Sports Direct confirmed late Monday that it had purchased the business and assets of the clothing retailer from Jack Wills Ltd., which had been placed into administration, a form of bankruptcy protection, earlier in the day.
The purchase includes about 100 Jack Wills stores in the U.K. and Republic of Ireland and inventory and the international Jack Wills brand.
Sports Direct said for the year ended Jan. 28, 2018, Jack Wills had gross assets of 99 million pounds and made an operating loss, before exceptional items, of 14.2 million pounds and a net profit after exceptional items of 19.2 million pounds.
Private equity company Bluegem had purchased Jack Wills in 2016, but failed to turn the once-popular retailer around in a difficult climate for high street retail.
As reported last month, Bluegem had been shopping around the ailing Jack Wills, with retail tycoon Philip Day, Crew Clothing and Hilco said to be interested in buying the chain. In the end it was Ashley’s Sports Direct, which specializes in snapping up distressed retailers such as House of Fraser, that prevailed.
Jack Wills’ founder Peter Williams left the company a year ago after a disagreement with the owners and Suzanne Harlow, formerly of Debenhams, took over as chief executive officer the following month.
The brand has been a victim of hard times on the British high street and had also watched its core consumers shift their spending to streetwear and fast fashion brands such as Zara and H&M.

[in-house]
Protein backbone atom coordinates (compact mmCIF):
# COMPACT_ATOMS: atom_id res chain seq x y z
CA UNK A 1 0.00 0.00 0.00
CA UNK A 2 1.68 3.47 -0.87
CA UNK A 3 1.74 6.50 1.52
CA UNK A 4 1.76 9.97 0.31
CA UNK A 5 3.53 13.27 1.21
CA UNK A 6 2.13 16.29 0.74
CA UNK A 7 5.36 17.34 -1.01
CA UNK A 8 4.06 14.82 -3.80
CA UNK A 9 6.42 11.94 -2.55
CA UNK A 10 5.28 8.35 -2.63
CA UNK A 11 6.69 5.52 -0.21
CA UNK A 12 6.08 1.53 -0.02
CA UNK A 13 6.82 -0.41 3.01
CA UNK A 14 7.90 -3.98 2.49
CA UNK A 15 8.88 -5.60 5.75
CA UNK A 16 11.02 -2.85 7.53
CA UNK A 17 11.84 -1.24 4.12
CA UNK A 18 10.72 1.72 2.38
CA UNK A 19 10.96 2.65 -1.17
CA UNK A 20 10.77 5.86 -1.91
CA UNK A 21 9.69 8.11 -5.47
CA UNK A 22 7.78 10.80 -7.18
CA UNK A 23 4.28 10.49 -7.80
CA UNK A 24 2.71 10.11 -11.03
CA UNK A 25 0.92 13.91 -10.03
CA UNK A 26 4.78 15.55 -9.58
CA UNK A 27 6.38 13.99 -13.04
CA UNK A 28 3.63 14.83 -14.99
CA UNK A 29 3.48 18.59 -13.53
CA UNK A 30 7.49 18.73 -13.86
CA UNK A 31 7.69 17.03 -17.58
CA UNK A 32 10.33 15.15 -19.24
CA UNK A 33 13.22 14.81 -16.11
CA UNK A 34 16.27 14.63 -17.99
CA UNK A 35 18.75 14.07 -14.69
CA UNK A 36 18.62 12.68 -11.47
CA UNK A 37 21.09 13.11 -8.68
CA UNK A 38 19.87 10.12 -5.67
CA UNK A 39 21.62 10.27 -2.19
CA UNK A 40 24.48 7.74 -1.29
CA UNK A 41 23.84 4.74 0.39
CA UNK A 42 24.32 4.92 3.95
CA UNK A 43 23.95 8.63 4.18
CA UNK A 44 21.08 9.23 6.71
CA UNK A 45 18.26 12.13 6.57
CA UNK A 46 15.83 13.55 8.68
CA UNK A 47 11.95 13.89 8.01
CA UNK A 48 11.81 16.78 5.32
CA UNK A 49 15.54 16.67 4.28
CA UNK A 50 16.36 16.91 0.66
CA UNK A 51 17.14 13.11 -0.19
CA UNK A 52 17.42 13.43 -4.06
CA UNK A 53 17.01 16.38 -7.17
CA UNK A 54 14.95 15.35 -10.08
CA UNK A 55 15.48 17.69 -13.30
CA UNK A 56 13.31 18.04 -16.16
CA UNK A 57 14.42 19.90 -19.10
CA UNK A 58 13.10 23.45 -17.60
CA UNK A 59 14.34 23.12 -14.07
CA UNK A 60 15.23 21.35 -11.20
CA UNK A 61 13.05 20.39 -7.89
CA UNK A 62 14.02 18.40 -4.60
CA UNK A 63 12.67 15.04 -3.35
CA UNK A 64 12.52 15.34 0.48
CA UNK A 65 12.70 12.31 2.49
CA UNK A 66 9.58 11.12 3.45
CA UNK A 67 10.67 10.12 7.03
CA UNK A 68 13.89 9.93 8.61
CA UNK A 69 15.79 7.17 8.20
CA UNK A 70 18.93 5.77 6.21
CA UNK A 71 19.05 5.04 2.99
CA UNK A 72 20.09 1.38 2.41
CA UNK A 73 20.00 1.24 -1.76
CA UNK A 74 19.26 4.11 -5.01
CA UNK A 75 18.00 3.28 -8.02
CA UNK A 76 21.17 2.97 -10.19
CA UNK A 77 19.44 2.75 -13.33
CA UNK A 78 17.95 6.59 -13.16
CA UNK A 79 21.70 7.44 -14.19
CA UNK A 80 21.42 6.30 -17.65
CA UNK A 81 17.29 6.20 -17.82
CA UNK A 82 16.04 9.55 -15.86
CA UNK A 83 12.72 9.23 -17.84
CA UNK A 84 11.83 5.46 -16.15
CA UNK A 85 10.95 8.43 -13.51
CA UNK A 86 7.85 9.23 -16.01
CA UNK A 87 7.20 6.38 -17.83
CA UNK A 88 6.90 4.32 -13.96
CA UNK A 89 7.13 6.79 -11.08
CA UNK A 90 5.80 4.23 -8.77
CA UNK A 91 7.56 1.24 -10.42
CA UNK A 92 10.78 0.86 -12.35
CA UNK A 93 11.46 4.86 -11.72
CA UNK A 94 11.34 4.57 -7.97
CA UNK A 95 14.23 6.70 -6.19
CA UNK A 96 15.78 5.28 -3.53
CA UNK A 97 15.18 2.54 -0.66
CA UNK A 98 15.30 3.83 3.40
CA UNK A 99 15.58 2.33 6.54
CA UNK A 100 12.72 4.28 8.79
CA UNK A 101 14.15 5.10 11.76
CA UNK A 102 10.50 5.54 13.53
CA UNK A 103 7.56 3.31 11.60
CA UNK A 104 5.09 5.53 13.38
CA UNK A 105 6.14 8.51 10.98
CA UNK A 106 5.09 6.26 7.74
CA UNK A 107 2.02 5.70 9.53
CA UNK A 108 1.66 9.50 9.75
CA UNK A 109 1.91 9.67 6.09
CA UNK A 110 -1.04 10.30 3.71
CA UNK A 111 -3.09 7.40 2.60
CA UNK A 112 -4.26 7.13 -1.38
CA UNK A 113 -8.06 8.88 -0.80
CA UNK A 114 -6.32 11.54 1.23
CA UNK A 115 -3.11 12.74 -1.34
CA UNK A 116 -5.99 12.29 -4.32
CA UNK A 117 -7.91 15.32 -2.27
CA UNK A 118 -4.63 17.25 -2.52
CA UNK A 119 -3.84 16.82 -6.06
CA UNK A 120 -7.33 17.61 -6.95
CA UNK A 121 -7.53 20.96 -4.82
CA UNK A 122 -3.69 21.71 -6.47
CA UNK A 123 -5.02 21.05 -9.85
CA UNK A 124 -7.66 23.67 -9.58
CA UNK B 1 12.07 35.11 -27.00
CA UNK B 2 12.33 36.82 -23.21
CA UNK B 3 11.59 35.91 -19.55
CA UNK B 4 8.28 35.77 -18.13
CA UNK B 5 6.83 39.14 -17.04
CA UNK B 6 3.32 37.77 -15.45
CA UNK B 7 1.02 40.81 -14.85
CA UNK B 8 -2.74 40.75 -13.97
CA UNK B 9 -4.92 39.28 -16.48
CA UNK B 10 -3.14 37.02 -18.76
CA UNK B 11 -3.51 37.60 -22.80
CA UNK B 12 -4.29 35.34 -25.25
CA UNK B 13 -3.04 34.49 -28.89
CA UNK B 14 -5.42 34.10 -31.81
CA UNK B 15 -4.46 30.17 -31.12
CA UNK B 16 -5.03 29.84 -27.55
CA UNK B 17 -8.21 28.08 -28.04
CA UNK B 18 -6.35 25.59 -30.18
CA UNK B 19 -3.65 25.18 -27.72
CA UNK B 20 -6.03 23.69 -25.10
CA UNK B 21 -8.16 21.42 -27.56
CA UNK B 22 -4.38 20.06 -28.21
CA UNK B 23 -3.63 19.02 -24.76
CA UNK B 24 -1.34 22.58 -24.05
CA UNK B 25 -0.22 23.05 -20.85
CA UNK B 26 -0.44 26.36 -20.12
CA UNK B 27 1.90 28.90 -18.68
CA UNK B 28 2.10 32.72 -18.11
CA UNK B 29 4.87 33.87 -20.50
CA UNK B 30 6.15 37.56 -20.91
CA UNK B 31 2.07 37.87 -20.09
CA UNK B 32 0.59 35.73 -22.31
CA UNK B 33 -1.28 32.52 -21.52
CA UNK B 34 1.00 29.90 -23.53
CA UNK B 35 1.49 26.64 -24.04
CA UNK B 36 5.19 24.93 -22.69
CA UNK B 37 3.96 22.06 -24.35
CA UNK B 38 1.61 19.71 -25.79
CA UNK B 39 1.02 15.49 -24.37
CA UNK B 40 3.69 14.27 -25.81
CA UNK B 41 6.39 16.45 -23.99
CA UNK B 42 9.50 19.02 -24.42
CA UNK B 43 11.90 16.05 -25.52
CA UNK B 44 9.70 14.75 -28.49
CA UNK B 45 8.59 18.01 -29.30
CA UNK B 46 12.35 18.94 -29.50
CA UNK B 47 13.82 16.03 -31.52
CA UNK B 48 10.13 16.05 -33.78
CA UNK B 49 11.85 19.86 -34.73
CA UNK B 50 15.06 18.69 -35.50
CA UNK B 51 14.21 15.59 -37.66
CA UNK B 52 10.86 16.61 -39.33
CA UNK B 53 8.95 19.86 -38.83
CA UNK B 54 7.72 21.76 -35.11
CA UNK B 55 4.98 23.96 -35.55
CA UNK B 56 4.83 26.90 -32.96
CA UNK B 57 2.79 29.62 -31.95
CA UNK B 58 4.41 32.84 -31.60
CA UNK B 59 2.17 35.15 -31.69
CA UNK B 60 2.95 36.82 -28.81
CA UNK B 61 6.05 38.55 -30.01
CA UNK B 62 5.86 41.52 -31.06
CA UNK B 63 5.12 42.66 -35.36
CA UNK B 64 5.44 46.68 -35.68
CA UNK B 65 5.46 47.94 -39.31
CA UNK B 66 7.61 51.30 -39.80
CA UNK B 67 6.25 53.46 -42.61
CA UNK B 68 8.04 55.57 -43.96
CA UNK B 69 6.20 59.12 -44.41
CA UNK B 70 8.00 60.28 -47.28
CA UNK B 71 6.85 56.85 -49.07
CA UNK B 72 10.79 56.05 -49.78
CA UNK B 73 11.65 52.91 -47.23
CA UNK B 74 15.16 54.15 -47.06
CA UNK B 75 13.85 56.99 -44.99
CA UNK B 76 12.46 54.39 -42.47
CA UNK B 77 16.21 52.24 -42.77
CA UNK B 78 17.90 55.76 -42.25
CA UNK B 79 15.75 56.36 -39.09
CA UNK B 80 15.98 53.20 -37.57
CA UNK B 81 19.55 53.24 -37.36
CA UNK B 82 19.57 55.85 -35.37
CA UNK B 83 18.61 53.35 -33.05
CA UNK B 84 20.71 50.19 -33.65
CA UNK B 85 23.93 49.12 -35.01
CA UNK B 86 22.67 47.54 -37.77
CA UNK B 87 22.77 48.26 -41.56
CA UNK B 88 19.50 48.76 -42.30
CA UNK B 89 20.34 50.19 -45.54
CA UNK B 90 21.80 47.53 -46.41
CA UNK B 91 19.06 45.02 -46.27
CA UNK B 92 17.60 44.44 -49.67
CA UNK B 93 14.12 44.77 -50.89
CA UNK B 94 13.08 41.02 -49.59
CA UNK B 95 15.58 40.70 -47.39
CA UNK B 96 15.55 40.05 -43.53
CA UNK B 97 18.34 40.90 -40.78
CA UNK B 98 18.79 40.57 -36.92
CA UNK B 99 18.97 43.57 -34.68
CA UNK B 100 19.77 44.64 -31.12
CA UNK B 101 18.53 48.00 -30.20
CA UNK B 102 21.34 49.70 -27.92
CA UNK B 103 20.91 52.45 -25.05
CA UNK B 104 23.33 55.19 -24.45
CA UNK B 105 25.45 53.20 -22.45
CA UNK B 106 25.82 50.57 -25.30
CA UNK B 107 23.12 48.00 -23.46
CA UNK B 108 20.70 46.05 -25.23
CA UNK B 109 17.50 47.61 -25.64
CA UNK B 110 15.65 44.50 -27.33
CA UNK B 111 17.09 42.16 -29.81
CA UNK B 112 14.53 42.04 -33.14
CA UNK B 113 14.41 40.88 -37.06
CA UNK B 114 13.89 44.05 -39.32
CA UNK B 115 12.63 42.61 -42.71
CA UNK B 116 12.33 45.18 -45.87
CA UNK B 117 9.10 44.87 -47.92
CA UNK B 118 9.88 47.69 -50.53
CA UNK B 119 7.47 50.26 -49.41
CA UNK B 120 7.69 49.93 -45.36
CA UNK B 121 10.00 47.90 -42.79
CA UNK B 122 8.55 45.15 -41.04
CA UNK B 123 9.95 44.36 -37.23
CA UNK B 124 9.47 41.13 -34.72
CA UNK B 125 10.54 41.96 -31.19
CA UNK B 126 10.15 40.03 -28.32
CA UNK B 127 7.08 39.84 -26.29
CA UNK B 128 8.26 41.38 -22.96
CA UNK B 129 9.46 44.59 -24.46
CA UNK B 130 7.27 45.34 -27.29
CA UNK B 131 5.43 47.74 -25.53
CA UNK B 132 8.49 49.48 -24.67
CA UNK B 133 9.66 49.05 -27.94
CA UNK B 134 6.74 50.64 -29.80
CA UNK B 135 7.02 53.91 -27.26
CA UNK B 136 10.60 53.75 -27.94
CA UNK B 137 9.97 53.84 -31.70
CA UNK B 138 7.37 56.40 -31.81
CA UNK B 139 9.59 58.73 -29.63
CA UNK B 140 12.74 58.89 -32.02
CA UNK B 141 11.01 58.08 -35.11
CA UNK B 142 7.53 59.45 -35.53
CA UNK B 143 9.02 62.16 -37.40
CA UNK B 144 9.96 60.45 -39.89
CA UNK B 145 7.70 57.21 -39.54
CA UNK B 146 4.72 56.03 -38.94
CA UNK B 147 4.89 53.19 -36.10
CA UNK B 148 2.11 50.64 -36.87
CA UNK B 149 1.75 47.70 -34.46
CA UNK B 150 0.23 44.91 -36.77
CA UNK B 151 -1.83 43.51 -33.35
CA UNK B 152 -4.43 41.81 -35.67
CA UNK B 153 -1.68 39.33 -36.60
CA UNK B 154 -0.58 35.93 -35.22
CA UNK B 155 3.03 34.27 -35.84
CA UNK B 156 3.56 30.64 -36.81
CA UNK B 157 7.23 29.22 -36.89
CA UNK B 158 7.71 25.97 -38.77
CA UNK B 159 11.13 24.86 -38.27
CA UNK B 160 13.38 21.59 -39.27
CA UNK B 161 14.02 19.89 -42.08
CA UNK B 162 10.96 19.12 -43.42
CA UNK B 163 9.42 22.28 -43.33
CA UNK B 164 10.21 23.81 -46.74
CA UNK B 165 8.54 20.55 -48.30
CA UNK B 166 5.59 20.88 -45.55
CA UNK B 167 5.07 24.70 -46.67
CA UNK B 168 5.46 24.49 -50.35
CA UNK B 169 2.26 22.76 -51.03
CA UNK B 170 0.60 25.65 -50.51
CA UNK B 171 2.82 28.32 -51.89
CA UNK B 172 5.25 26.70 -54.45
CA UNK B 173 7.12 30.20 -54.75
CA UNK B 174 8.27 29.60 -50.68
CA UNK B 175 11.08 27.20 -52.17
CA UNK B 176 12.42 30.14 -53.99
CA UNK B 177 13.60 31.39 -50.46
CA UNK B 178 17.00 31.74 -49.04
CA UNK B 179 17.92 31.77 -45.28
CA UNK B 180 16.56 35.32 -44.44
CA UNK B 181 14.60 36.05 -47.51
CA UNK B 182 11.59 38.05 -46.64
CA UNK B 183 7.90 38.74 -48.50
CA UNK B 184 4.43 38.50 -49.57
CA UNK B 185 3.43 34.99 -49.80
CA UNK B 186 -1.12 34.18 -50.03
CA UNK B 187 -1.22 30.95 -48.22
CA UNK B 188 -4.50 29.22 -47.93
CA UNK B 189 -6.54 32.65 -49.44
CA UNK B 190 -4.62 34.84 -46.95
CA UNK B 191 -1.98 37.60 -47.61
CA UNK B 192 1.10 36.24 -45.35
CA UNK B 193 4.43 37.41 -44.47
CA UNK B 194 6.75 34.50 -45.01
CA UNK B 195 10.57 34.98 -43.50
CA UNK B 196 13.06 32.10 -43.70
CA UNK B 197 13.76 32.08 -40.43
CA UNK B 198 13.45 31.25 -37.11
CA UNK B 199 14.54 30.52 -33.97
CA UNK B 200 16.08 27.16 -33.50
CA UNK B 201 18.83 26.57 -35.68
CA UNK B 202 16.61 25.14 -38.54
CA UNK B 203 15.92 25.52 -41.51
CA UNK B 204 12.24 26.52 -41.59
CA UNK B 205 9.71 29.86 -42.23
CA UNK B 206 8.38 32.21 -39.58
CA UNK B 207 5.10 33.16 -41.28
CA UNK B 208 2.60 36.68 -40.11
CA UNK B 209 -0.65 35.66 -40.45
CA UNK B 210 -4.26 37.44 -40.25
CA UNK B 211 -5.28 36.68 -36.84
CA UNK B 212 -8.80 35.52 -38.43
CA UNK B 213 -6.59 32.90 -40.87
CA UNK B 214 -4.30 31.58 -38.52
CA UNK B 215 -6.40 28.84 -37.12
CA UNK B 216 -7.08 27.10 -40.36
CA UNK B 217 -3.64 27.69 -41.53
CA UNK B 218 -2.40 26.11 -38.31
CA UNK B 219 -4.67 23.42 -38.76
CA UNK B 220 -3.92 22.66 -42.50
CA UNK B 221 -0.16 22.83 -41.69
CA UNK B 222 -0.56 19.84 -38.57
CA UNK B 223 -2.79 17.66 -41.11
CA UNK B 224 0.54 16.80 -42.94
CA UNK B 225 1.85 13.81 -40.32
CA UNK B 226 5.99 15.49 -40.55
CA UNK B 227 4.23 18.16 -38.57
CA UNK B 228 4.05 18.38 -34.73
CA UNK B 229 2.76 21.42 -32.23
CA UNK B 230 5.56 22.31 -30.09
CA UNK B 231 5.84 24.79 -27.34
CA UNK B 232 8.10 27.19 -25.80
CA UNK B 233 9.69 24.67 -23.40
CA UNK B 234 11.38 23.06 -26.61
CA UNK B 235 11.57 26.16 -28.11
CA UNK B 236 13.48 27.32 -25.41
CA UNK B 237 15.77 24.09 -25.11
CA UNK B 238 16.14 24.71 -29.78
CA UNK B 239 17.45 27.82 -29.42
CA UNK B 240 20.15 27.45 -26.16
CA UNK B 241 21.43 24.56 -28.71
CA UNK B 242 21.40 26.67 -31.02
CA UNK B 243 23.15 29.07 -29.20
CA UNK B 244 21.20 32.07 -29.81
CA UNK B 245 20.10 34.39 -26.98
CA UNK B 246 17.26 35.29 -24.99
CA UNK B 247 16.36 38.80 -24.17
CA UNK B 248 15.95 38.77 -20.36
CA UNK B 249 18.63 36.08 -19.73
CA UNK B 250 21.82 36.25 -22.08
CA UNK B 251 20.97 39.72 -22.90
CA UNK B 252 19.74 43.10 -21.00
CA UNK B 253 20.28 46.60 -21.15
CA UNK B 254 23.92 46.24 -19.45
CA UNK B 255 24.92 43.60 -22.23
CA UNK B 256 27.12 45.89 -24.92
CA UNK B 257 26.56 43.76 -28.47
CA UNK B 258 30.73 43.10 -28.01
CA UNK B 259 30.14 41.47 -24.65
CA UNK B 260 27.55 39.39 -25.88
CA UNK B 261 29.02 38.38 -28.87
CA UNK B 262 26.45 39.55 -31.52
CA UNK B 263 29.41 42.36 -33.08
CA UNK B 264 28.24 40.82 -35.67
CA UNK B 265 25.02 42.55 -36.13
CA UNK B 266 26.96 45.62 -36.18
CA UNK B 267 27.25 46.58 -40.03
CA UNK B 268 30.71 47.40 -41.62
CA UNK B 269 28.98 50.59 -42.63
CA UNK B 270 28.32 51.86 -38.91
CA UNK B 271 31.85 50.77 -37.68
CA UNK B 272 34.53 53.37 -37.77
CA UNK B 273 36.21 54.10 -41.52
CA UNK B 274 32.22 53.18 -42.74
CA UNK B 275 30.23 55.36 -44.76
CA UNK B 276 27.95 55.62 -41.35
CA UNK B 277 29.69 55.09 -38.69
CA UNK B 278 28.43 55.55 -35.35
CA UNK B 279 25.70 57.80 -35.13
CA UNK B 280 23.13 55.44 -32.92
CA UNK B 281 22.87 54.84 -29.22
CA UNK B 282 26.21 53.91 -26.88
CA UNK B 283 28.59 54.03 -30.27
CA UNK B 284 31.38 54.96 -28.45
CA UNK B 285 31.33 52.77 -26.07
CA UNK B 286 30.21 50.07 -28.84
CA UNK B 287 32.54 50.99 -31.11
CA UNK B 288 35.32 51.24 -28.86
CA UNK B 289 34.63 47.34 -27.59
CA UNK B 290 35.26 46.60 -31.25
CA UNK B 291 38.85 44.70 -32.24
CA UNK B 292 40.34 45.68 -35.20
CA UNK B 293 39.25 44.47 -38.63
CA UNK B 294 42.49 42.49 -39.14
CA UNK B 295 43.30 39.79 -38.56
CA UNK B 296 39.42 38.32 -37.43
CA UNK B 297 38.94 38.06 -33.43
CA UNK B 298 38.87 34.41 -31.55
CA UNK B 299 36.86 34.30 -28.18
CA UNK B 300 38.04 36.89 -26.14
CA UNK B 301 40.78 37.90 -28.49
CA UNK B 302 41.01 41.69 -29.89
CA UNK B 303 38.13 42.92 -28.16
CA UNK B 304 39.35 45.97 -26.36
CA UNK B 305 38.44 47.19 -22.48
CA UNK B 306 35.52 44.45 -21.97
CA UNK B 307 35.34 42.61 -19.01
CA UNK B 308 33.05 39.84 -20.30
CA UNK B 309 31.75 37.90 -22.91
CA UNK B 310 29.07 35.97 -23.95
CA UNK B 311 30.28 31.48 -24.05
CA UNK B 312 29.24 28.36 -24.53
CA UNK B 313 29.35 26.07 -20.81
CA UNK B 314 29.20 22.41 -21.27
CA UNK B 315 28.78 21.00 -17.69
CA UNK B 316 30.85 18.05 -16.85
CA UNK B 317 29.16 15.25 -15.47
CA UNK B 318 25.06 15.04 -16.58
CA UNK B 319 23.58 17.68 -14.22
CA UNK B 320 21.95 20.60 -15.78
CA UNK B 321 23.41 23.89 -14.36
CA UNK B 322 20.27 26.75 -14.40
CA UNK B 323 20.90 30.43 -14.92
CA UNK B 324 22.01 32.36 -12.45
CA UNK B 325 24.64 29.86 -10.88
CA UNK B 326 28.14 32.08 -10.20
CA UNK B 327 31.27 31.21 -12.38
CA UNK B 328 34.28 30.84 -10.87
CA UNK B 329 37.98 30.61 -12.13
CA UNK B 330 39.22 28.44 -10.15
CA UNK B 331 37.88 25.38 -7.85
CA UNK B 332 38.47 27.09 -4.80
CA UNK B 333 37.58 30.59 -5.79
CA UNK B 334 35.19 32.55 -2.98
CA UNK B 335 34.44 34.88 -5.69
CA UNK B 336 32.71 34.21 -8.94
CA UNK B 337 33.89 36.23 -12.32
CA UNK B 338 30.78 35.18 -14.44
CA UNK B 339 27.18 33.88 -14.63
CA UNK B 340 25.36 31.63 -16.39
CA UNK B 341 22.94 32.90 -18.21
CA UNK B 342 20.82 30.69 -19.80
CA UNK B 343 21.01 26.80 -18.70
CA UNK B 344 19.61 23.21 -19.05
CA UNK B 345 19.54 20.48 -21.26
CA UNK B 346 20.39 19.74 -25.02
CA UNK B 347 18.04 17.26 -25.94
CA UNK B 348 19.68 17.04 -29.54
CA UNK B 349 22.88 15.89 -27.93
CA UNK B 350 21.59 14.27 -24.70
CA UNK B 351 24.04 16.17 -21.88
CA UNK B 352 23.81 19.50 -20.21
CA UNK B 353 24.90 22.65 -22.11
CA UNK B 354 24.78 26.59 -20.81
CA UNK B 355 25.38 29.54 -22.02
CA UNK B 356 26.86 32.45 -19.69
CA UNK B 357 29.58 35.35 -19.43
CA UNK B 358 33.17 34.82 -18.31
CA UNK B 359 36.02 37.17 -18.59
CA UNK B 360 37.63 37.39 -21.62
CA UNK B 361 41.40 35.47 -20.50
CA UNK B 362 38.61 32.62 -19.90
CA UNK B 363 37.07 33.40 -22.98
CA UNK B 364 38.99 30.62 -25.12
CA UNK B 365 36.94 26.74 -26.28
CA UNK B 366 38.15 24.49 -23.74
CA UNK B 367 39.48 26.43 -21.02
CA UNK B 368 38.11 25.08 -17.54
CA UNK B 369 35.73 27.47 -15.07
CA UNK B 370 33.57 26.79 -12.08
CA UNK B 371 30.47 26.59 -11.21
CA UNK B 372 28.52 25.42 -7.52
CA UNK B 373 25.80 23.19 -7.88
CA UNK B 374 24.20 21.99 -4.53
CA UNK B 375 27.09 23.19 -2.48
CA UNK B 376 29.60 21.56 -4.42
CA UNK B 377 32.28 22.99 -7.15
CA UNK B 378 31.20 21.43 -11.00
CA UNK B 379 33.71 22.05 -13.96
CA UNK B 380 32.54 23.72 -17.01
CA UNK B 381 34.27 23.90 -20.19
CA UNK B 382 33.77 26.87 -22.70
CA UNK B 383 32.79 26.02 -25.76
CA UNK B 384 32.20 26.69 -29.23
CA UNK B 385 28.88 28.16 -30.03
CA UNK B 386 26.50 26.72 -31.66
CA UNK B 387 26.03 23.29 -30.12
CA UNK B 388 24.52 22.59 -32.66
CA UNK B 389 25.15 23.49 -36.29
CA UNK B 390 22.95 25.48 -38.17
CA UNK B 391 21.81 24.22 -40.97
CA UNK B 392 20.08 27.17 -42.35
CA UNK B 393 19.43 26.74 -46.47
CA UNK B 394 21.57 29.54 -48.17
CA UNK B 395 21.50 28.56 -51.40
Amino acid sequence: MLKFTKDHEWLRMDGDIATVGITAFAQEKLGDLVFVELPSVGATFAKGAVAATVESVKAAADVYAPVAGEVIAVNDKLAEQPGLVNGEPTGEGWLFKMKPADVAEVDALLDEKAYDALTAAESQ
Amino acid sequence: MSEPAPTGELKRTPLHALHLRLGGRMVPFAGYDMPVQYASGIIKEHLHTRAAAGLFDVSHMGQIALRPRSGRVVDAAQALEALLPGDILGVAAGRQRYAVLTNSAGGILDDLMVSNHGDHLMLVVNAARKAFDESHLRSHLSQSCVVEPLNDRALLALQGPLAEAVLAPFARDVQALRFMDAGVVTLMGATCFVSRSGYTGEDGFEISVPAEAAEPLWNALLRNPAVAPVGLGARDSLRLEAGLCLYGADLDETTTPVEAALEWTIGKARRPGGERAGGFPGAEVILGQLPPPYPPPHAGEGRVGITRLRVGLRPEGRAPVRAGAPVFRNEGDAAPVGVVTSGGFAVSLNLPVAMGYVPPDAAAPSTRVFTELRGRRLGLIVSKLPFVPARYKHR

When Bluegem acquired its stake in Jack Wills in 2016, it teamed with Williams, then ceo, to form an investment vehicle known as Union Lifestyle Ltd., which owned 100 percent of Jack Wills Group.
At the time, the partners said “significant” new capital had been invested to facilitate growth of the Jack Wills brand in the U.K. and internationally. Inflexion, the long-term investor in Jack Wills, officially exited the company when Bluegem took over.
The brand was established in Salcombe, Devon in 1999 and quickly became known for British heritage-inspired classics with a contemporary twist.
Soon after its launch, the retailer began rolling out in college towns such as Oxford, Cambridge, Durham and St Andrews. It evolved into an international brand with more than 80 stores across the globe, including the U.K., U.S., Asia and the Middle East.
Jack Wills opened up lavish units in city centers, college towns and resorts and hired young brand ambassadors to organize beach events, barbecues and concerts and to preach the gospel of preppy, collegiate fun. The brand also fell foul of U.K. regulators, who said the ad campaigns and catalogue images were too racy and told the brand to pull them down.
The brand offered men’s and women’s wear including tailored clothing, hoodies, sweatpants, knitwear, intimates and accessories.